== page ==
Since I had four hours to kill, I had some dinner, and then worked on my blog entries for yesterday and today.


THE FLIGHT

I was in seat 1A again, and the guy in 1C, seeing my shirt, asked me if I worked for Red Hat.

“I do,” I said.

“I just had drinks last night with my friend who works for Red Hat,” he said.

“Cool,” I said, “But I’m not traveling on business; I’m on a vacation trip here. I’ve just been on Nantucket for two days, Martha’s Vineyard for two days, and spent one day in Hyannis. I’m celebrating my 60th birthday, which is on Friday.”

The guy sitting in 1B, being talked across, took a quick glance at me, and then another hard look.

“Yes, this is what 60 looks like, handsome, and your day will come,” I thought.

My trip ended fortuitously with my two bags waiting for me when I landed, since although I hadn’t made the 5:05 flight they had.

And then, the best part of all, Bob picked me up.

60th birthday trip day 5: Martha’s Vineyard morning, Hyannis evening

~Tuesday, October 10, 2017~ I woke up before my alarm, and when I looked out the window I saw that the sun was about to rise. I set my phone camera to time-lapse mode and recorded it for posterity. What it looked like as it started:

Balcony sunrise still

Another sunrise shot


BREAKFAST

I waffled about where to go for breakfast (but didn’t have waffles)—between going back to the bagel place or the diner. Murdick’s won out. Today I chose a cinnamon and raisin bagel with some garden veggie cream cheese. Once again, the bagel was incredibly soft and delicious.

I took a seat at the counter that faced outside, and after a while a truck pulled up with a classic Portuguese name in the name of its business.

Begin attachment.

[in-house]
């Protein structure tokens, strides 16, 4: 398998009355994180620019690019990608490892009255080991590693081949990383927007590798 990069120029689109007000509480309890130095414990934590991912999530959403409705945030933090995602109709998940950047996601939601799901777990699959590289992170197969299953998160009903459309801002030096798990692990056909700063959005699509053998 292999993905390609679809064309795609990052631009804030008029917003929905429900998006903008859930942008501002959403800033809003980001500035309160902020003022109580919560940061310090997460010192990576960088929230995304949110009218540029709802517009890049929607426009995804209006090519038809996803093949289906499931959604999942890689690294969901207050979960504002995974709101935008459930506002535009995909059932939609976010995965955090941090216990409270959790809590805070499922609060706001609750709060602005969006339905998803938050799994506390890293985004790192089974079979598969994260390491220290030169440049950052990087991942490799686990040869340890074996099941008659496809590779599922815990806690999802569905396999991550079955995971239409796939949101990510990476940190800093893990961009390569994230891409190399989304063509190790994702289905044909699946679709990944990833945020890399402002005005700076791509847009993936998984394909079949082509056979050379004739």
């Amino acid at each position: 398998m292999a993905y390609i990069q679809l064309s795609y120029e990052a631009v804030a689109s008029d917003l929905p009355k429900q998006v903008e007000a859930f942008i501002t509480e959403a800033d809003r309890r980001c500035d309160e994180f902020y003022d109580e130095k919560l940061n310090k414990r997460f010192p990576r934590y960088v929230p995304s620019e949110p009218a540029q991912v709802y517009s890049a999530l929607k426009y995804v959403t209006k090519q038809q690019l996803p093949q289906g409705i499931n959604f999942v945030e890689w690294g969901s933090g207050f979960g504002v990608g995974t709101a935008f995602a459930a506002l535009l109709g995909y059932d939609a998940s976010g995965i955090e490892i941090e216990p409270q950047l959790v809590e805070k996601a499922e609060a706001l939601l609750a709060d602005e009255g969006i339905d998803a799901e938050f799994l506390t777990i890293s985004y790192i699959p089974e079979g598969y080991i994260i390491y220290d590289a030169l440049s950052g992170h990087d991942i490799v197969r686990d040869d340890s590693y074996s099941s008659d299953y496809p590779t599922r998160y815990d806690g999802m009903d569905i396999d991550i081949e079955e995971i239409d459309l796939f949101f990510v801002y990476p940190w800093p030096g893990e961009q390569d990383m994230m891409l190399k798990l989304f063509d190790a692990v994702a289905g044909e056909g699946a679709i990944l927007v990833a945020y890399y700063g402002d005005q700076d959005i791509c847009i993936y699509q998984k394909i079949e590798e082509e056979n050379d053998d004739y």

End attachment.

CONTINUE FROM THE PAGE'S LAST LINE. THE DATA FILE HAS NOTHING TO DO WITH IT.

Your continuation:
Medeiros Appliance


RETRIEVING MY CREDIT CARD

When I went to pay for my breakfast, I noticed that I was missing my credit card, so I walked back to where I had dinner last:

The Seafood Shanty

The hostess told me the bartender on the second floor would have any card left there last night, and I was greatly relieved when he found mine in his pile. I had to wait a minute for him to finish making two Bloody Marys he was in the midst of when I walked up, and I found myself drooling when he added the stalk of celery and two huge shrimps—cocktail style.

Back at The Harborside Inn, I captured the doors of two of the buildings that make up the inn, one of which is the one I’m staying in, The Ripley House.

The Chappaquiddick House

The Ripley House


ROAMING THE HARBORSIDE INN PROPERTY

I took some pictures of the harbor in the mid-morning sun and then walked around the conglomeration of buildings that make up The Harborside Inn and took some more: